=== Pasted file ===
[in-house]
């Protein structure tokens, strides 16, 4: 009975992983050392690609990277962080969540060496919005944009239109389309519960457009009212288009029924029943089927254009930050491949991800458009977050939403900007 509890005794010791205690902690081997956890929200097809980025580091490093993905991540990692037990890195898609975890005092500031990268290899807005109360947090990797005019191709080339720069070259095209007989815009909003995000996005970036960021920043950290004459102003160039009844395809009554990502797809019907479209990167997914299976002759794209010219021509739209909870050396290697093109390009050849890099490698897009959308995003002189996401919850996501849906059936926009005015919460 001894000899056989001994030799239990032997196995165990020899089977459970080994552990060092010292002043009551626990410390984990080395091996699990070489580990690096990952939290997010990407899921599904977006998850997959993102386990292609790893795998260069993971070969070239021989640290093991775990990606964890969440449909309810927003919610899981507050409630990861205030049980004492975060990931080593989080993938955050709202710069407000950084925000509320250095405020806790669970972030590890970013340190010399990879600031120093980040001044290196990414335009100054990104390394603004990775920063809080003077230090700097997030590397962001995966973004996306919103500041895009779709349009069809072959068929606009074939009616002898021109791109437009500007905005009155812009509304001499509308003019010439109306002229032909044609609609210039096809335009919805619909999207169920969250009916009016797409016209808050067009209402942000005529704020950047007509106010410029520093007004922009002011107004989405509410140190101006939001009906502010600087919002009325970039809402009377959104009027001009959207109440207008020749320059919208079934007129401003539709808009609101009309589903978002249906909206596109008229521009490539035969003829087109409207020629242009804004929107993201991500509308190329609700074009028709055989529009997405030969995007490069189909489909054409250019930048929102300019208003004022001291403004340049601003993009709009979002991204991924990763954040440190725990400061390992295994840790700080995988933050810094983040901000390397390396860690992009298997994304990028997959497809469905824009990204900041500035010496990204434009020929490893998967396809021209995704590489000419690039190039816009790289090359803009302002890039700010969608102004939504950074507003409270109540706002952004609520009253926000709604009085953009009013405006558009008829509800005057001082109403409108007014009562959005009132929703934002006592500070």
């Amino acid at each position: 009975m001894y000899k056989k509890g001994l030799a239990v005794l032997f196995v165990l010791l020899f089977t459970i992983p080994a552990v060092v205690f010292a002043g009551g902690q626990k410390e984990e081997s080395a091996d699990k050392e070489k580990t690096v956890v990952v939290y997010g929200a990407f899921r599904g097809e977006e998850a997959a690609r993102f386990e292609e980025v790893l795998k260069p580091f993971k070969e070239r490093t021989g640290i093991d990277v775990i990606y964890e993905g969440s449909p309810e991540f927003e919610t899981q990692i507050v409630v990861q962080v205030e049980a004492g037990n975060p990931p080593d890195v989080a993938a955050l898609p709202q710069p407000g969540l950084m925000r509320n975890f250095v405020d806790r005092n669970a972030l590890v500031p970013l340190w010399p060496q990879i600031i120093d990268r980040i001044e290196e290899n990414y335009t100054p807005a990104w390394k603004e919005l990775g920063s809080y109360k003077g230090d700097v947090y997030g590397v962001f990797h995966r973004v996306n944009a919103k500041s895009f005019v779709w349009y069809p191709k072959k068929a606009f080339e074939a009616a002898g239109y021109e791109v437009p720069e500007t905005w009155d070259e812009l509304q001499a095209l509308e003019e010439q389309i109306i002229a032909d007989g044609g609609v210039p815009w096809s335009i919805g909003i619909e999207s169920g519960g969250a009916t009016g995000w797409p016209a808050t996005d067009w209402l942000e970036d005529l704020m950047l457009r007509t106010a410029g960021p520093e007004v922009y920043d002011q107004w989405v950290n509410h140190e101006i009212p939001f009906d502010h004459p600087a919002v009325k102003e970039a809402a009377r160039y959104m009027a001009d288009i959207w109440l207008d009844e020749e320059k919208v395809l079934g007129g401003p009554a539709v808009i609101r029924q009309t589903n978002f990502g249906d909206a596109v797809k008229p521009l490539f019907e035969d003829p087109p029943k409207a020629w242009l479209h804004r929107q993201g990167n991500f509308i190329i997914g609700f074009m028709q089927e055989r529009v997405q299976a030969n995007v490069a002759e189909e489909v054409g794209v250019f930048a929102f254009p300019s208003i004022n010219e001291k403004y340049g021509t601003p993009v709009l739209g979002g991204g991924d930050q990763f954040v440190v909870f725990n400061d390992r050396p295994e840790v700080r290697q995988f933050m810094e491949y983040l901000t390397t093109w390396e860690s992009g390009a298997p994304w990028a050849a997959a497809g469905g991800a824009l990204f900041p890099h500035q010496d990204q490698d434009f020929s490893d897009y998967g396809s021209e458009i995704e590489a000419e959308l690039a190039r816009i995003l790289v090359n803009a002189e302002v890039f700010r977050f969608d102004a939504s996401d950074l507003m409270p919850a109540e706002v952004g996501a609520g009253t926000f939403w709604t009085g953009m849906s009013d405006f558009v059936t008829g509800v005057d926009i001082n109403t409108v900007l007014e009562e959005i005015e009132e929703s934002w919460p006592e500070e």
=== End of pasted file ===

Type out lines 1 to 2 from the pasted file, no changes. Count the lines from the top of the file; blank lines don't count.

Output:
[in-house]
């Protein structure tokens, strides 16, 4: 009975992983050392690609990277962080969540060496919005944009239109389309519960457009009212288009029924029943089927254009930050491949991800458009977050939403900007 509890005794010791205690902690081997956890929200097809980025580091490093993905991540990692037990890195898609975890005092500031990268290899807005109360947090990797005019191709080339720069070259095209007989815009909003995000996005970036960021920043950290004459102003160039009844395809009554990502797809019907479209990167997914299976002759794209010219021509739209909870050396290697093109390009050849890099490698897009959308995003002189996401919850996501849906059936926009005015919460 001894000899056989001994030799239990032997196995165990020899089977459970080994552990060092010292002043009551626990410390984990080395091996699990070489580990690096990952939290997010990407899921599904977006998850997959993102386990292609790893795998260069993971070969070239021989640290093991775990990606964890969440449909309810927003919610899981507050409630990861205030049980004492975060990931080593989080993938955050709202710069407000950084925000509320250095405020806790669970972030590890970013340190010399990879600031120093980040001044290196990414335009100054990104390394603004990775920063809080003077230090700097997030590397962001995966973004996306919103500041895009779709349009069809072959068929606009074939009616002898021109791109437009500007905005009155812009509304001499509308003019010439109306002229032909044609609609210039096809335009919805619909999207169920969250009916009016797409016209808050067009209402942000005529704020950047007509106010410029520093007004922009002011107004989405509410140190101006939001009906502010600087919002009325970039809402009377959104009027001009959207109440207008020749320059919208079934007129401003539709808009609101009309589903978002249906909206596109008229521009490539035969003829087109409207020629242009804004929107993201991500509308190329609700074009028709055989529009997405030969995007490069189909489909054409250019930048929102300019208003004022001291403004340049601003993009709009979002991204991924990763954040440190725990400061390992295994840790700080995988933050810094983040901000390397390396860690992009298997994304990028997959497809469905824009990204900041500035010496990204434009020929490893998967396809021209995704590489000419690039190039816009790289090359803009302002890039700010969608102004939504950074507003409270109540706002952004609520009253926000709604009085953009009013405006558009008829509800005057001082109403409108007014009562959005009132929703934002006592500070």